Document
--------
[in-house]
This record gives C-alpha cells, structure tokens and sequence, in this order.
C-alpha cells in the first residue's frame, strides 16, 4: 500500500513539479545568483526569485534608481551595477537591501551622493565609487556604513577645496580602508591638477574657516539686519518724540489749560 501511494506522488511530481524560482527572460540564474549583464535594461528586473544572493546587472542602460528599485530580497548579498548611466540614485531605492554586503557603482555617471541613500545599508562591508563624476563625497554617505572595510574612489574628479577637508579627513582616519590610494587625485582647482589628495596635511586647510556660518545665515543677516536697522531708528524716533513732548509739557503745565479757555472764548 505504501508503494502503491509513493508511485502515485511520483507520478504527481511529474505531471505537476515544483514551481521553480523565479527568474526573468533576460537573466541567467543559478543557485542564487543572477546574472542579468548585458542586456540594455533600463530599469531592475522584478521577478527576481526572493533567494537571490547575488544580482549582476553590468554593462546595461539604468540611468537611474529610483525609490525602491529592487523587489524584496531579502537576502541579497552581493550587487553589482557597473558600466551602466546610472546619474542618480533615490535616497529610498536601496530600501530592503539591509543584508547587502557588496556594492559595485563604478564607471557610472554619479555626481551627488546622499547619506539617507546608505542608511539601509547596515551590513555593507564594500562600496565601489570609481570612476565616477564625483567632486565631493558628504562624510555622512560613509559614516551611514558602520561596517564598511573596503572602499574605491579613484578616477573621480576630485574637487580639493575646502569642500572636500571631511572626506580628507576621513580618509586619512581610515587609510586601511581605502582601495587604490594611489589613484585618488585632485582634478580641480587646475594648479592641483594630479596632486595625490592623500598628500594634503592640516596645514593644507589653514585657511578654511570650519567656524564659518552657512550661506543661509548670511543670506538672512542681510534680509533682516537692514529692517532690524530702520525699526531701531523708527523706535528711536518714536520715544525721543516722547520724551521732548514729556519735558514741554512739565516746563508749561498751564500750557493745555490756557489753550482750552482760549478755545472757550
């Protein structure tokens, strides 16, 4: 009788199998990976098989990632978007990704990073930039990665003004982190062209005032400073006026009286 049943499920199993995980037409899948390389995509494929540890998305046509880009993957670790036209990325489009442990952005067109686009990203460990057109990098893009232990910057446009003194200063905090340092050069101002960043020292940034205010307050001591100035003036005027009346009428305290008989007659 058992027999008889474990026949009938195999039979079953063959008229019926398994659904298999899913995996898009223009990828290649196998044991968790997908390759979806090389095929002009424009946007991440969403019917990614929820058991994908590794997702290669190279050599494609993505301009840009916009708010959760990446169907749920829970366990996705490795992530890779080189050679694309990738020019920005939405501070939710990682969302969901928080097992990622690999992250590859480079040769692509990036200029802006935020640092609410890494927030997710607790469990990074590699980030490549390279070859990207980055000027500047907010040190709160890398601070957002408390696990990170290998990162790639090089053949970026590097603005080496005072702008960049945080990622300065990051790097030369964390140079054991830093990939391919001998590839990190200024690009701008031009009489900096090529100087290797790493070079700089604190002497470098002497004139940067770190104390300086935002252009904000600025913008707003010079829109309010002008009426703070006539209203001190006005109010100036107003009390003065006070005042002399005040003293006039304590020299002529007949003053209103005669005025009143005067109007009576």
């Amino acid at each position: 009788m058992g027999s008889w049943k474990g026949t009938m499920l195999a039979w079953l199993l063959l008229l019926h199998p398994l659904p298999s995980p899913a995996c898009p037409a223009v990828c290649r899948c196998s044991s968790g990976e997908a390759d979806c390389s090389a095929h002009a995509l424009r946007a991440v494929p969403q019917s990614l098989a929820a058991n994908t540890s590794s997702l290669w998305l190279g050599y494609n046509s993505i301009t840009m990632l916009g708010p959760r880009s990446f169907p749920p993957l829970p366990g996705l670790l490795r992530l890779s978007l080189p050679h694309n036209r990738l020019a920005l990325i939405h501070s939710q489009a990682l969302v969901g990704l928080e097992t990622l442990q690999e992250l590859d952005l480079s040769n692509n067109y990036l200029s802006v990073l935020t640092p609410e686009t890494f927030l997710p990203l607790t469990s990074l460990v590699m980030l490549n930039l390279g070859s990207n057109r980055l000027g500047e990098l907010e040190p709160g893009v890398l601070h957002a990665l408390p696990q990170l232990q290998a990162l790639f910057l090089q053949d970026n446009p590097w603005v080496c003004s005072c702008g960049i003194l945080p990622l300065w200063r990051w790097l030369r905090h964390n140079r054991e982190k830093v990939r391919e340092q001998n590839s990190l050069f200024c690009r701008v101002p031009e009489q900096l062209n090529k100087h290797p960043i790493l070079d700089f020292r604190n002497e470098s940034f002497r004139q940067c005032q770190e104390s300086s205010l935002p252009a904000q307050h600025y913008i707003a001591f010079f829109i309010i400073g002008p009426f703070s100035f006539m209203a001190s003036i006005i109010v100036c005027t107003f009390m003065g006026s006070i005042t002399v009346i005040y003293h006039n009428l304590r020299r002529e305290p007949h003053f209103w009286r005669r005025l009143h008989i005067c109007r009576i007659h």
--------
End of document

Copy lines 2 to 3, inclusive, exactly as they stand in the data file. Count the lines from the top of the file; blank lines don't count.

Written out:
This record gives C-alpha cells, structure tokens and sequence, in this order.
C-alpha cells in the first residue's frame, strides 16, 4: 500500500513539479545568483526569485534608481551595477537591501551622493565609487556604513577645496580602508591638477574657516539686519518724540489749560 501511494506522488511530481524560482527572460540564474549583464535594461528586473544572493546587472542602460528599485530580497548579498548611466540614485531605492554586503557603482555617471541613500545599508562591508563624476563625497554617505572595510574612489574628479577637508579627513582616519590610494587625485582647482589628495596635511586647510556660518545665515543677516536697522531708528524716533513732548509739557503745565479757555472764548 505504501508503494502503491509513493508511485502515485511520483507520478504527481511529474505531471505537476515544483514551481521553480523565479527568474526573468533576460537573466541567467543559478543557485542564487543572477546574472542579468548585458542586456540594455533600463530599469531592475522584478521577478527576481526572493533567494537571490547575488544580482549582476553590468554593462546595461539604468540611468537611474529610483525609490525602491529592487523587489524584496531579502537576502541579497552581493550587487553589482557597473558600466551602466546610472546619474542618480533615490535616497529610498536601496530600501530592503539591509543584508547587502557588496556594492559595485563604478564607471557610472554619479555626481551627488546622499547619506539617507546608505542608511539601509547596515551590513555593507564594500562600496565601489570609481570612476565616477564625483567632486565631493558628504562624510555622512560613509559614516551611514558602520561596517564598511573596503572602499574605491579613484578616477573621480576630485574637487580639493575646502569642500572636500571631511572626506580628507576621513580618509586619512581610515587609510586601511581605502582601495587604490594611489589613484585618488585632485582634478580641480587646475594648479592641483594630479596632486595625490592623500598628500594634503592640516596645514593644507589653514585657511578654511570650519567656524564659518552657512550661506543661509548670511543670506538672512542681510534680509533682516537692514529692517532690524530702520525699526531701531523708527523706535528711536518714536520715544525721543516722547520724551521732548514729556519735558514741554512739565516746563508749561498751564500750557493745555490756557489753550482750552482760549478755545472757550